Arterial spin-labeled perfusion combined with segmentation techniques to evaluate cerebral blood flow in white and gray matter of children with sickle cell anemia
Background. Changes in cerebral perfusion are an important feature of the pathophysiology of sickle cell anemia (SCA); cerebrovascular ischemia occurs frequently and leads to neurocognitive deficits, silent infarcts, and overt stroke. Non-invasive MRI methods to measure cerebral blood flow (CBF) by arterial spin labeling (ASL) afford new opportunities to characterize disease- and therapy-induced changes in cerebral hemodynamics in patients with SCA. Recent studies have documented elevated gray matter (GM) CBF in untreated children with SCA, but no measurements of white matter (WM) CBF have been reported. Procedures. Pulsed ASL with automated brain image segmentation- classification techniques were used to determine the CBF in GM, WM, and abnormal white matter (ABWM) of 21 children with SCA, 18 of whom were receiving hydroxyurea therapy. Results. GM and WM CBF were highly associated (R 2 = 0.76, P < 0.0001) and the GM to WM CBF ratio was 1.6 (95% confidence interval: 1.43-1.83). Global GM CBF in our treated cohort was 87 ± 24 mL/min/100 g, a value lower than previously reported in untreated patients with SCA. CBF was elevated in normal appearing WM (43 ± 14 mL/min/100 g) but decreased in ABWM (6 ± 12 mL/min/100 g), compared to published normal pediatric controls. Hemispheric asymmetry in CBF was noted in most patients. Conclusions. These perfusion measurements suggest that hydroxyurea may normalize GM CBF in children with SCA, but altered perfusion in WM may persist. This novel combined approach for CBF quantification will facilitate prospective studies of cerebral vasculopathy in SCA, particularly regarding the effects of treatments such as hydroxyurea. © 2008 Wiley-Liss, Inc.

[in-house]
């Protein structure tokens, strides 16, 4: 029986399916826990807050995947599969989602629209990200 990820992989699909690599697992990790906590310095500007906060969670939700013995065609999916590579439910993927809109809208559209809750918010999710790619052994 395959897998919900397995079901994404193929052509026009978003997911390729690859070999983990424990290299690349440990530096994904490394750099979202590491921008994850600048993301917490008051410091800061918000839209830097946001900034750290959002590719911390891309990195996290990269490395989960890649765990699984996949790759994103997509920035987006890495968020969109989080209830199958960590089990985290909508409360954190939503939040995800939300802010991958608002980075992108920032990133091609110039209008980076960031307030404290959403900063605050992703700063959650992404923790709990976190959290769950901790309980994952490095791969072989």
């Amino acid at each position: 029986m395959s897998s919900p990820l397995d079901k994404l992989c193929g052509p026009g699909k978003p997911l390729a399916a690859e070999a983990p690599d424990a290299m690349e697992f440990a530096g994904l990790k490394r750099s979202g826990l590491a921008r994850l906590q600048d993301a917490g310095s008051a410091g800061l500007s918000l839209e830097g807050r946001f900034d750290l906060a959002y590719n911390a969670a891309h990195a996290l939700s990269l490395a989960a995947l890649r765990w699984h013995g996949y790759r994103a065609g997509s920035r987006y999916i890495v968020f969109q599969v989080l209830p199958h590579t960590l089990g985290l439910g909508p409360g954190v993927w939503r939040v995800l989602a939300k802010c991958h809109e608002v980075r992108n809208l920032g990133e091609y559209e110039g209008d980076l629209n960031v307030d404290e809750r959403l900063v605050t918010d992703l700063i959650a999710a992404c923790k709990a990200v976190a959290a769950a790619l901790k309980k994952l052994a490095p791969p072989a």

Pediatric Blood and Cancer
Helton, K., Paydar, A., Glass, J., Weirich, E., Hankins, J., Li, C., Smeltzer, M., Wang, W., Ware, R., & Ogg, R. (2009). Arterial spin-labeled perfusion combined with segmentation techniques to evaluate cerebral blood flow in white and gray matter of children with sickle cell anemia. Pediatric Blood and Cancer, 52 (1), 85-91. https://doi.org/10.1002/pbc.21745